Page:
Spider eyes!

When I once asked my lovely husband if I looked a bit middle-aged, he said ” No, Chris, you aren’t middle-aged, you are old-aged!”  Afterwards! …….. in fact quite a while afterwards, I thought yes, you are correct, I am, although my brother-in-law’s Mum is celebrating her 105th birthday this week, I would have to last to 120, to be middle-aged now!

Ah well, he is on the pinnacle of an intellectual mountain, I can’t expect him to slide down just to deal with ‘female vulnerabilities’ and it’s only since I have had a bit more time on my hands, that ‘my appearance’ has climbed the ‘things to tackle’ list! B C and B J, I maybe looked in a mirror once or twice a week and DEFINITELY no time for make up!

I went to a surprise sixtieth birthday party last weekendish. Surpise? Oh really? If that was a surprise, then, why was my friend wearing a little lacey black number, suede boots and ‘made-up-to-the-nines’, (what is this saying? what are the nines?)

Which brings me to ‘The use of mascara when you are old-aged’ Why do some older, black-eyed beauties have to wear those claggy- squashed- spider-lashes? Their lashes absolutely caked and thickened and lengthened, emphasising the outline of the eye with black eye-liner? Their faces thickly covered in ‘tanned’ face make-up, foundation, with the ubiquitous pink powdering on the cheekbones and then the bright lips.

Since the party, I have been experimenting! I have now thrown out all those lash-lengtheners, where you have to have a little comb to get rid of all the blobs of mascara or try to pick all the bits off or,even if you fold up the piece of tissue under your bottom lashes, you end up with big blobs on your under-eye wrinkles !

You probably know this and have been using it for eons, BUT, I have JUST discovered Clinique’s ‘bottom lash long-wearing formula mascara’, which has a tiny brush, just right for bottom lashes AND their ‘ high impact dramatic lashes on-contact mascara impact optimal’ is so very light to apply. I do find it VERY confusing when buying mascaras now as they all portend to do something different and I don’t know what all the different things are anymore! Optimal, high-impact, on-contact! What does it mean!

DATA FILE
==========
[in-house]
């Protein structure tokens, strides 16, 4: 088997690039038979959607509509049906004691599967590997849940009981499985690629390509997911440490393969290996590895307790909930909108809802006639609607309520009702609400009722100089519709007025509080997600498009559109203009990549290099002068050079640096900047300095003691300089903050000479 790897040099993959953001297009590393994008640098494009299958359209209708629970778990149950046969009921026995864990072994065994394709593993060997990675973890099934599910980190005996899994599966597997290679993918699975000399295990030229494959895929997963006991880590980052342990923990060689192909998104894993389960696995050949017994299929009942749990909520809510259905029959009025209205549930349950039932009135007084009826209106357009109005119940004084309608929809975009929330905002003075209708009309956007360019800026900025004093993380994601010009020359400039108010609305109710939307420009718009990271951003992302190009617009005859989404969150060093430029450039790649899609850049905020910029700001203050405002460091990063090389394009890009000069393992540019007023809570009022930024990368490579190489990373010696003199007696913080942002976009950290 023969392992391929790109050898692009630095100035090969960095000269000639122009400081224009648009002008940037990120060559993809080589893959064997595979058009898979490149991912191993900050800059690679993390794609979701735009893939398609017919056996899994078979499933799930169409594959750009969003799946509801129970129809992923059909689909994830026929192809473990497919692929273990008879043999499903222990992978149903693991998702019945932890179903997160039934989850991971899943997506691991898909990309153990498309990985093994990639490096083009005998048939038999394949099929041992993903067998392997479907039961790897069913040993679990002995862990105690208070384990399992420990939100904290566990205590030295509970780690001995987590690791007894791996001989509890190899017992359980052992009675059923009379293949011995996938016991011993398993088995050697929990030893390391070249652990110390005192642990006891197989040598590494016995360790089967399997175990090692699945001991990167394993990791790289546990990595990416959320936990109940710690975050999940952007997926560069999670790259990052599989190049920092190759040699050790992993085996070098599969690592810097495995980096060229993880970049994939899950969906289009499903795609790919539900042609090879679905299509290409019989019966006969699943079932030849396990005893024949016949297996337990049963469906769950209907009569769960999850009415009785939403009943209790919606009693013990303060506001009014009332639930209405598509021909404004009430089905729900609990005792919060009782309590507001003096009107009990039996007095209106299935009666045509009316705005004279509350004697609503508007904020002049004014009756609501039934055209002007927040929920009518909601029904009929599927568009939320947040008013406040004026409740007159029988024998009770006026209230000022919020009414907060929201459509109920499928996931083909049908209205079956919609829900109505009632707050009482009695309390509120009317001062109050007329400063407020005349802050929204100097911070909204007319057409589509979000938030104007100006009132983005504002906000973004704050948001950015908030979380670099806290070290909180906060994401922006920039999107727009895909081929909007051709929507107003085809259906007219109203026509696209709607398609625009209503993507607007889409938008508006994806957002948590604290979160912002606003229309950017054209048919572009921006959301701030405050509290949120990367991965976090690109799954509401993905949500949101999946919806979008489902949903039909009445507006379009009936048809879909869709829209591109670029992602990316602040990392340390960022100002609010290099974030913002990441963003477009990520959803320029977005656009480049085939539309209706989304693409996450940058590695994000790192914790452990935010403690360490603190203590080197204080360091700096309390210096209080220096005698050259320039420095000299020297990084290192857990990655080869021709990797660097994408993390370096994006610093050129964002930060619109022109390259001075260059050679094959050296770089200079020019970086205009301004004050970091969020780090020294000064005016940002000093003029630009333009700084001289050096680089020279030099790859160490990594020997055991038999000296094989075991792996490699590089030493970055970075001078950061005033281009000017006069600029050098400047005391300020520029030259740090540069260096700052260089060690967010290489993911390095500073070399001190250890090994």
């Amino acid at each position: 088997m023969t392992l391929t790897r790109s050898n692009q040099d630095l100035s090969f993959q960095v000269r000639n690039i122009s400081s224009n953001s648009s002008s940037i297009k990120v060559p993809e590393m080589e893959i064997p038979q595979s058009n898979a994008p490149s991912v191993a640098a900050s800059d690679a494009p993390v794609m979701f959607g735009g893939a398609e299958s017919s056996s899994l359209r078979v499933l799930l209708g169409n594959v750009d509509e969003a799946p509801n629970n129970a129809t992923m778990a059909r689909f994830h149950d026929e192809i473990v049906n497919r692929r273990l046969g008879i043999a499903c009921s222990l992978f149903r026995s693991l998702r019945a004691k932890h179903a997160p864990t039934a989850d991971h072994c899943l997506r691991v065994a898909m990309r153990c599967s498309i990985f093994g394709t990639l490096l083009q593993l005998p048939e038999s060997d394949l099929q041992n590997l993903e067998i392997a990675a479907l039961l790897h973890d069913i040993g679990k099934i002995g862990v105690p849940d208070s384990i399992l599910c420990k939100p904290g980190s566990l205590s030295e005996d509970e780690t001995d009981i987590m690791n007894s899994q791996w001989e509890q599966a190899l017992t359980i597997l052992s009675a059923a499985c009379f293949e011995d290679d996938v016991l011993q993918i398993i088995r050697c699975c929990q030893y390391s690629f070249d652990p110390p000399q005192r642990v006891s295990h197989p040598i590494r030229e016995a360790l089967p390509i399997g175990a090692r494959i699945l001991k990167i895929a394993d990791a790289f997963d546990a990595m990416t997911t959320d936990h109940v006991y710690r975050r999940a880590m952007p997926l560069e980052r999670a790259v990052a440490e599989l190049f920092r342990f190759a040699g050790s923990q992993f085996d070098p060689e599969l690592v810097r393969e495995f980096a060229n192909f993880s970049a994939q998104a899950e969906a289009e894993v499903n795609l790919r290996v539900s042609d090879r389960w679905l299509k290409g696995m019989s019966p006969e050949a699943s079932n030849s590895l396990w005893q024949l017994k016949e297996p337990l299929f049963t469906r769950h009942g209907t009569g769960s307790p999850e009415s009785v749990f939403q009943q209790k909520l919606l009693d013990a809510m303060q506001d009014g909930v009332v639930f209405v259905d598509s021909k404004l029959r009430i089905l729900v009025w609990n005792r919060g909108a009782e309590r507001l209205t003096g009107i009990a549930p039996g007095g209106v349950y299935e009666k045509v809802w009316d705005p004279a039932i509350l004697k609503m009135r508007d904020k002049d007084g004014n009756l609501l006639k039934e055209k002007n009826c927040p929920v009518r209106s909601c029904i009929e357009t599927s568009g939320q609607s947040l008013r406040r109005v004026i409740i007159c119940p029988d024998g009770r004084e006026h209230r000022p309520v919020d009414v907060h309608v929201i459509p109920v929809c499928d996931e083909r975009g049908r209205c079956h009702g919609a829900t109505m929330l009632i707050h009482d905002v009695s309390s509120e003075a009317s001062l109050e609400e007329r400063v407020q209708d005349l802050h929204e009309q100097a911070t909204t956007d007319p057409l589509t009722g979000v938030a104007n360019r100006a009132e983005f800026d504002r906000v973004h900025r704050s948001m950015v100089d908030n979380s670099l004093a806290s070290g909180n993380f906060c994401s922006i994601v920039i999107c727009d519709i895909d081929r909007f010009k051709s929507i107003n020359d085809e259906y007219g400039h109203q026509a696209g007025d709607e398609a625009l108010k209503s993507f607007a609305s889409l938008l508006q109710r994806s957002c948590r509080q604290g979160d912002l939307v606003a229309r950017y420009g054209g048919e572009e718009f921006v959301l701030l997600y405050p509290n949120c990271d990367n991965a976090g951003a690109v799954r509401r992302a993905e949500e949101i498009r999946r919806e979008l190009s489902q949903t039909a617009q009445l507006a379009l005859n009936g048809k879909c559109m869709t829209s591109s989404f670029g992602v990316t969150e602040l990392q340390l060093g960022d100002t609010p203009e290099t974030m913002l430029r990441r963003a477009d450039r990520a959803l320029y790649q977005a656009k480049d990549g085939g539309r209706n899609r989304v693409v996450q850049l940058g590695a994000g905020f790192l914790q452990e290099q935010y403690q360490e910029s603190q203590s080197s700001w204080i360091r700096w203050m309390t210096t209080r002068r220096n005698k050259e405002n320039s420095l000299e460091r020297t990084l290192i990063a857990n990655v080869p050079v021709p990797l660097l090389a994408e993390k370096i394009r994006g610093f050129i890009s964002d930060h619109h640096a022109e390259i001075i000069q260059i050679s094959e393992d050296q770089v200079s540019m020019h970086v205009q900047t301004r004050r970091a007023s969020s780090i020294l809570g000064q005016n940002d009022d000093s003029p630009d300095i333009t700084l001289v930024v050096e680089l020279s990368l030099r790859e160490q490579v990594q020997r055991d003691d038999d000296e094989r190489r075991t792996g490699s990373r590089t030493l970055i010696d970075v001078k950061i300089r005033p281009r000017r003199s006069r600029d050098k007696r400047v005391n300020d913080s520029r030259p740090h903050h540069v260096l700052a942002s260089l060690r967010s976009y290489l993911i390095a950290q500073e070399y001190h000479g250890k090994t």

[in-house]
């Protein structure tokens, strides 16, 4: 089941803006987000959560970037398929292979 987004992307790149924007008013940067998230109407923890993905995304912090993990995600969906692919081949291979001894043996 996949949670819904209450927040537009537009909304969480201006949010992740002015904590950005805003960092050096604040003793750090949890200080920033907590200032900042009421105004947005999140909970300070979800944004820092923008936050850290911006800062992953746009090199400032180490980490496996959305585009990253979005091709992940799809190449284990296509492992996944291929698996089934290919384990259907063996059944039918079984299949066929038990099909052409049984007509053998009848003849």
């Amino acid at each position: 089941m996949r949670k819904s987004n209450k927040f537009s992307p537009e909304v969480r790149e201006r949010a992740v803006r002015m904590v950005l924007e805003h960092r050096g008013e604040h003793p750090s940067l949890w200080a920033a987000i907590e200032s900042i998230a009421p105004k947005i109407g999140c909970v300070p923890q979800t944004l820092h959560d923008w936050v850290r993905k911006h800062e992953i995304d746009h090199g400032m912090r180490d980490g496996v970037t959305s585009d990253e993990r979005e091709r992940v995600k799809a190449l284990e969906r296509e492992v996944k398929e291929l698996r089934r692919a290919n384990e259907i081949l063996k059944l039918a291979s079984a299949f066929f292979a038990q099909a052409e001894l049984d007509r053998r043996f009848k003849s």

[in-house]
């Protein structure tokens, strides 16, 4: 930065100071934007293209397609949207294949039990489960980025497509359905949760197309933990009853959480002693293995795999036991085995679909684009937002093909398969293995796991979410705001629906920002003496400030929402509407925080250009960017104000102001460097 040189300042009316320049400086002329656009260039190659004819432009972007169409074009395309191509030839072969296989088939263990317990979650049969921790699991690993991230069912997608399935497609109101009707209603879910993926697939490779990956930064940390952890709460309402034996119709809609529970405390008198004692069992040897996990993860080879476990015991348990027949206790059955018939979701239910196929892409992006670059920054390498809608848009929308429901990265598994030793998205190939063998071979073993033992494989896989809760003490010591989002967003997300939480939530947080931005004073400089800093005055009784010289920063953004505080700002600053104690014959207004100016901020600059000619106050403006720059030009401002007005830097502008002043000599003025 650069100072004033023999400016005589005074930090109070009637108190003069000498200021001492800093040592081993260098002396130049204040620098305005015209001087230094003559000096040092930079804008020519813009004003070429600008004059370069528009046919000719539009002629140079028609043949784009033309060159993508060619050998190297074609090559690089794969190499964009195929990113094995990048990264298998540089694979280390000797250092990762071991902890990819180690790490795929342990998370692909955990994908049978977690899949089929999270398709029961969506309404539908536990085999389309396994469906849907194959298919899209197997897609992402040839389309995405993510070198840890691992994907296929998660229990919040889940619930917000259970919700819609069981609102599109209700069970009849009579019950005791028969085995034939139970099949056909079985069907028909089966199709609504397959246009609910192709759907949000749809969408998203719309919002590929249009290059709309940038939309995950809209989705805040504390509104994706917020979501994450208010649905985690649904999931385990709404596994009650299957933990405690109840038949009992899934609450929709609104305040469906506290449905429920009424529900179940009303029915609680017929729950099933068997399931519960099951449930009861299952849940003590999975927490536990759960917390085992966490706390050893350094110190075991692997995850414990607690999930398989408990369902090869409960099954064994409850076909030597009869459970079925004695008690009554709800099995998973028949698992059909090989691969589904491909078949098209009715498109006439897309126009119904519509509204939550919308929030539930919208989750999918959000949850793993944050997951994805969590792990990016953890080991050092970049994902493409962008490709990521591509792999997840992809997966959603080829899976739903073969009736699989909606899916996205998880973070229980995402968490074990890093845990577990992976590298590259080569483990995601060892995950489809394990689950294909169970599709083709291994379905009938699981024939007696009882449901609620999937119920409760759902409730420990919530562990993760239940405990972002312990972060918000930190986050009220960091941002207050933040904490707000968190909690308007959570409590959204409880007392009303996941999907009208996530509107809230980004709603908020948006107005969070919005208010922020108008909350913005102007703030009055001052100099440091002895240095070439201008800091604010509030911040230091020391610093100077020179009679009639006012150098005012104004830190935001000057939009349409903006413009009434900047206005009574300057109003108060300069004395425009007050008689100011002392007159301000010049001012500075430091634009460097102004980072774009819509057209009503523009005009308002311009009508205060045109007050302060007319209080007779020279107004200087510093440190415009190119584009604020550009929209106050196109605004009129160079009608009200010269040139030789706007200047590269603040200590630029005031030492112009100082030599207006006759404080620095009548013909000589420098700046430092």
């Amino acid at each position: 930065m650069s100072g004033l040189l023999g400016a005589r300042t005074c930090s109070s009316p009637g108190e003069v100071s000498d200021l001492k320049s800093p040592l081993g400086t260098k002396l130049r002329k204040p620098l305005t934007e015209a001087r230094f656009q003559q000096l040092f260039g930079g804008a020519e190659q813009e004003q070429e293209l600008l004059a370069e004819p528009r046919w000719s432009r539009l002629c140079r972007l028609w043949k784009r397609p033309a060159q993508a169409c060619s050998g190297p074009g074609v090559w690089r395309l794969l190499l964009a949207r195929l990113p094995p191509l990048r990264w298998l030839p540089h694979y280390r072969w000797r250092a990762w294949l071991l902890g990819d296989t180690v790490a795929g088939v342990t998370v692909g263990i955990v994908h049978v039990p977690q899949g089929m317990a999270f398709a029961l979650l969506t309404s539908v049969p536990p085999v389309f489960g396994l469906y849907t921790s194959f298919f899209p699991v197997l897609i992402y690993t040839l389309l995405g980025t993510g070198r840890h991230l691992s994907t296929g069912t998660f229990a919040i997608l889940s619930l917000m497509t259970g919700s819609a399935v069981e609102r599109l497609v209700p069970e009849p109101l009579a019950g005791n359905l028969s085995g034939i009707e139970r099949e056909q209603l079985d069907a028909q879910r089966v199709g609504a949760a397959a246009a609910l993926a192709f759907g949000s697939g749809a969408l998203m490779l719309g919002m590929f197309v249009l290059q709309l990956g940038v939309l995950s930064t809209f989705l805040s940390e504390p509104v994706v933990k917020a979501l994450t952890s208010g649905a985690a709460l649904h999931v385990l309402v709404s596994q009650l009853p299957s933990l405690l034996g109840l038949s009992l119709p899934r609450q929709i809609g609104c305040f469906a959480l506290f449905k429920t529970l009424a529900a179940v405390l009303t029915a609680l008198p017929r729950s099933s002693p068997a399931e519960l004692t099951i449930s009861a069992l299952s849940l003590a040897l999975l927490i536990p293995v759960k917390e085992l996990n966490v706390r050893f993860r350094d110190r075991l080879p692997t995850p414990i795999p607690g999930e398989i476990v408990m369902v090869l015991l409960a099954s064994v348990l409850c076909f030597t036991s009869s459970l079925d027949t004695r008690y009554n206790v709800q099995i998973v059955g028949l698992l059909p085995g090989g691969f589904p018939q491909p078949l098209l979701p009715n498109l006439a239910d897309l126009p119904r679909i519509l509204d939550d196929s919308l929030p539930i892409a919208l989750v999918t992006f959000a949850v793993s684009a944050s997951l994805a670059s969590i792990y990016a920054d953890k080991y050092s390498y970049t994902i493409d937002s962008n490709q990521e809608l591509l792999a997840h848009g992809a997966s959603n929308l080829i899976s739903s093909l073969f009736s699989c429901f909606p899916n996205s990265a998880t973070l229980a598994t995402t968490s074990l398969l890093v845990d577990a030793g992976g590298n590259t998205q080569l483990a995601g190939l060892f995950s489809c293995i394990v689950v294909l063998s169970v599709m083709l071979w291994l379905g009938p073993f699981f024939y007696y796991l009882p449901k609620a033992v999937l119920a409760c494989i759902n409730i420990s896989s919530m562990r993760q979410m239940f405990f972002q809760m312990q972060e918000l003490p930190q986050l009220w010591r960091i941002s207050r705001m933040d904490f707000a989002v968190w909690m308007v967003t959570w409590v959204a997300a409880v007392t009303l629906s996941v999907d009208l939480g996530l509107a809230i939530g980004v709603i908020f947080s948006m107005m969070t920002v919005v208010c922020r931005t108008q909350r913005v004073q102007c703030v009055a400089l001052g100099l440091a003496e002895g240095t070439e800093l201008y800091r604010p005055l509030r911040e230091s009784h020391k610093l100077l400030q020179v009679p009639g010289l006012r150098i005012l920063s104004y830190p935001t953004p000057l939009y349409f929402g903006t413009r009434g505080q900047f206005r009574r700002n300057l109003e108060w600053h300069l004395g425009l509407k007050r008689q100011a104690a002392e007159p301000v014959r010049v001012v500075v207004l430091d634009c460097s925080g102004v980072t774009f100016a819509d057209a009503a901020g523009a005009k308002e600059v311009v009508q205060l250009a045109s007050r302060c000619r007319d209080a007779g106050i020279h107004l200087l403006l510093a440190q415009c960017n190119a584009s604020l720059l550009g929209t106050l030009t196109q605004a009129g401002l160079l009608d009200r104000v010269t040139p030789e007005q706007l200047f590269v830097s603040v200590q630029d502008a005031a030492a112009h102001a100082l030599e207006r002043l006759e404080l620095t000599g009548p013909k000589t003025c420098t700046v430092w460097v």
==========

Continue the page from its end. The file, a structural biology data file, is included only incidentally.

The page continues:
We used to have a little cake of black mascara in a compact with a brush, like a tiny ‘handbrush’ and you wet the black cake with water, or spit, and rubbed the brush over it, until you got a creamy coating on the brush, then you applied it! It wasn’t waterproof and my Mum used to complain that she couldn’t get it out of the towels, on wash-day!

I can remember a friend’s Dad, when I was twelve, or thirteen, telling me to “wash that ‘muck’ off my face, as I looked like I had been down a coal mine!”

I am finding I use more eye make up with my specs on, but actually getting it on, when I can’t see, is a real challenge! I used to be okay with contact lenses but at the moment, I am not wearing them very often as I appear to be going through a ‘dry-eye’ stage in my old-age!

Photo on 2014-01-29 at 11.14 #4

Anyway, here are the mascara-eyes!



  1. Looks good! I tint my lashes, since their colour has faded as I’ve gotten older. And no black eye liner. Brown or navy is fine, but I find black around my eyes makes me look like something out of MacBeth. I wear glasses too, and found a magnifying mirror works a treat when applying eye make up.

  2. I found your blog through Ruth’s blog. I am enjoying both tremendously! My first mascara was the little compact/ spittle type, also. I second the magnifying mirror, mine is 10X and lighted: Scary, and useful, say kind things to yourself when you look in it. 🙂

    1. I bought my daughters and future daughter in law those illuminated make up mirrors from Boots on line but I have had to steer clear of them; what one doesn’t see one doesn’t grieve over!

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